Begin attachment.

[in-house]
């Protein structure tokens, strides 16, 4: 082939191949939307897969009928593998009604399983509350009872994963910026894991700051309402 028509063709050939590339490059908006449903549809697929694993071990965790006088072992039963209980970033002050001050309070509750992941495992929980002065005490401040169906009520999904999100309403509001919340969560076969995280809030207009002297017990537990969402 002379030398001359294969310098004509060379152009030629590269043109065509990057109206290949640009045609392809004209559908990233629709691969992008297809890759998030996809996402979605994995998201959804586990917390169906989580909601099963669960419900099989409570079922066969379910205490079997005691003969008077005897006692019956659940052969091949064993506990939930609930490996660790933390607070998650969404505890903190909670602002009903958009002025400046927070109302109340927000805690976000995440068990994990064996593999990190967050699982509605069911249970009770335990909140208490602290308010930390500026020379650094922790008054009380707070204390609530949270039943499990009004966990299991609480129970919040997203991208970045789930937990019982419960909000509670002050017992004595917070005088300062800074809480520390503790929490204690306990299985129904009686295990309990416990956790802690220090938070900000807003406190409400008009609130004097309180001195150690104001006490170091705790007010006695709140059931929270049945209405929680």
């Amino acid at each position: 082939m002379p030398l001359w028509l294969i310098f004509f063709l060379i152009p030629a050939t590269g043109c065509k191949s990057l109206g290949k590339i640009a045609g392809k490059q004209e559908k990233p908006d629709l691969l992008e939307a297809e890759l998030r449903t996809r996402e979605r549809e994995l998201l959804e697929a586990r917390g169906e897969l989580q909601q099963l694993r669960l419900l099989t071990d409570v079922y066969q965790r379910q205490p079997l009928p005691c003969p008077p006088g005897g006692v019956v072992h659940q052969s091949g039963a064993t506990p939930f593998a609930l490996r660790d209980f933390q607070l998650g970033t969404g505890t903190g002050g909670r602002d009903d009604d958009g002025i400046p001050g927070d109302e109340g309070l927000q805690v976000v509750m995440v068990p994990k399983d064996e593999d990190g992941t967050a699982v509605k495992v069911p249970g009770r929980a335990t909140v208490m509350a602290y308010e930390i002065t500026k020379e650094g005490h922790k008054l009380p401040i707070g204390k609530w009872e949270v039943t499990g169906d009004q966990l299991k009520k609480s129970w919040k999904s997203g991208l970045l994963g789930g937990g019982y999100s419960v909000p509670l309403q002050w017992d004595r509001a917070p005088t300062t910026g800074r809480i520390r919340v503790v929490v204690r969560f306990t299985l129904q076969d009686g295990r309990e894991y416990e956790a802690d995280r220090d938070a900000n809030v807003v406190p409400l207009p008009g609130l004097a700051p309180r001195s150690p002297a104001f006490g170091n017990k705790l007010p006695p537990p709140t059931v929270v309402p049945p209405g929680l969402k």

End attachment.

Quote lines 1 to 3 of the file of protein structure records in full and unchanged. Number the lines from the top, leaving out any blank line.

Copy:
[in-house]
């Protein structure tokens, strides 16, 4: 082939191949939307897969009928593998009604399983509350009872994963910026894991700051309402 028509063709050939590339490059908006449903549809697929694993071990965790006088072992039963209980970033002050001050309070509750992941495992929980002065005490401040169906009520999904999100309403509001919340969560076969995280809030207009002297017990537990969402 002379030398001359294969310098004509060379152009030629590269043109065509990057109206290949640009045609392809004209559908990233629709691969992008297809890759998030996809996402979605994995998201959804586990917390169906989580909601099963669960419900099989409570079922066969379910205490079997005691003969008077005897006692019956659940052969091949064993506990939930609930490996660790933390607070998650969404505890903190909670602002009903958009002025400046927070109302109340927000805690976000995440068990994990064996593999990190967050699982509605069911249970009770335990909140208490602290308010930390500026020379650094922790008054009380707070204390609530949270039943499990009004966990299991609480129970919040997203991208970045789930937990019982419960909000509670002050017992004595917070005088300062800074809480520390503790929490204690306990299985129904009686295990309990416990956790802690220090938070900000807003406190409400008009609130004097309180001195150690104001006490170091705790007010006695709140059931929270049945209405929680």
């Amino acid at each position: 082939m002379p030398l001359w028509l294969i310098f004509f063709l060379i152009p030629a050939t590269g043109c065509k191949s990057l109206g290949k590339i640009a045609g392809k490059q004209e559908k990233p908006d629709l691969l992008e939307a297809e890759l998030r449903t996809r996402e979605r549809e994995l998201l959804e697929a586990r917390g169906e897969l989580q909601q099963l694993r669960l419900l099989t071990d409570v079922y066969q965790r379910q205490p079997l009928p005691c003969p008077p006088g005897g006692v019956v072992h659940q052969s091949g039963a064993t506990p939930f593998a609930l490996r660790d209980f933390q607070l998650g970033t969404g505890t903190g002050g909670r602002d009903d009604d958009g002025i400046p001050g927070d109302e109340g309070l927000q805690v976000v509750m995440v068990p994990k399983d064996e593999d990190g992941t967050a699982v509605k495992v069911p249970g009770r929980a335990t909140v208490m509350a602290y308010e930390i002065t500026k020379e650094g005490h922790k008054l009380p401040i707070g204390k609530w009872e949270v039943t499990g169906d009004q966990l299991k009520k609480s129970w919040k999904s997203g991208l970045l994963g789930g937990g019982y999100s419960v909000p509670l309403q002050w017992d004595r509001a917070p005088t300062t910026g800074r809480i520390r919340v503790v929490v204690r969560f306990t299985l129904q076969d009686g295990r309990e894991y416990e956790a802690d995280r220090d938070a900000n809030v807003v406190p409400l207009p008009g609130l004097a700051p309180r001195s150690p002297a104001f006490g170091n017990k705790l007010p006695p537990p709140t059931v929270v309402p049945p209405g929680l969402k």